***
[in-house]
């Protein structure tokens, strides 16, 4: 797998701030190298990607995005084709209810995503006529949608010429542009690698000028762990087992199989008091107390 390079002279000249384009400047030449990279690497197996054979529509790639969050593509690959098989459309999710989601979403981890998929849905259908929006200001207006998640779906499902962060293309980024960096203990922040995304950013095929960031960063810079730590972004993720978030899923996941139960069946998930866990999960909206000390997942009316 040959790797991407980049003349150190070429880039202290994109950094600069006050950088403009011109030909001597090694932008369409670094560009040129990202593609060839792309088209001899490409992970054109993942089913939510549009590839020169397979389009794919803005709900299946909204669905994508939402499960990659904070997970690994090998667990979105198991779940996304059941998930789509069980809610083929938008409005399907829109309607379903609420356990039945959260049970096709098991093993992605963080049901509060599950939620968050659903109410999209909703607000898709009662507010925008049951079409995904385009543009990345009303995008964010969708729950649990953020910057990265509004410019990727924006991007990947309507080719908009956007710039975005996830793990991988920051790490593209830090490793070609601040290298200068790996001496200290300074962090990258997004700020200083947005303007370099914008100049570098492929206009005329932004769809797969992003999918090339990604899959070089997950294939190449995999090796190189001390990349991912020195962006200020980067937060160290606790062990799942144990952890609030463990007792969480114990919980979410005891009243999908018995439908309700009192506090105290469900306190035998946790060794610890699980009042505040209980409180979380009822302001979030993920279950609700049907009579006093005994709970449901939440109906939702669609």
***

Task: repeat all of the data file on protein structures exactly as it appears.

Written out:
[in-house]
């Protein structure tokens, strides 16, 4: 797998701030190298990607995005084709209810995503006529949608010429542009690698000028762990087992199989008091107390 390079002279000249384009400047030449990279690497197996054979529509790639969050593509690959098989459309999710989601979403981890998929849905259908929006200001207006998640779906499902962060293309980024960096203990922040995304950013095929960031960063810079730590972004993720978030899923996941139960069946998930866990999960909206000390997942009316 040959790797991407980049003349150190070429880039202290994109950094600069006050950088403009011109030909001597090694932008369409670094560009040129990202593609060839792309088209001899490409992970054109993942089913939510549009590839020169397979389009794919803005709900299946909204669905994508939402499960990659904070997970690994090998667990979105198991779940996304059941998930789509069980809610083929938008409005399907829109309607379903609420356990039945959260049970096709098991093993992605963080049901509060599950939620968050659903109410999209909703607000898709009662507010925008049951079409995904385009543009990345009303995008964010969708729950649990953020910057990265509004410019990727924006991007990947309507080719908009956007710039975005996830793990991988920051790490593209830090490793070609601040290298200068790996001496200290300074962090990258997004700020200083947005303007370099914008100049570098492929206009005329932004769809797969992003999918090339990604899959070089997950294939190449995999090796190189001390990349991912020195962006200020980067937060160290606790062990799942144990952890609030463990007792969480114990919980979410005891009243999908018995439908309700009192506090105290469900306190035998946790060794610890699980009042505040209980409180979380009822302001979030993920279950609700049907009579006093005994709970449901939440109906939702669609």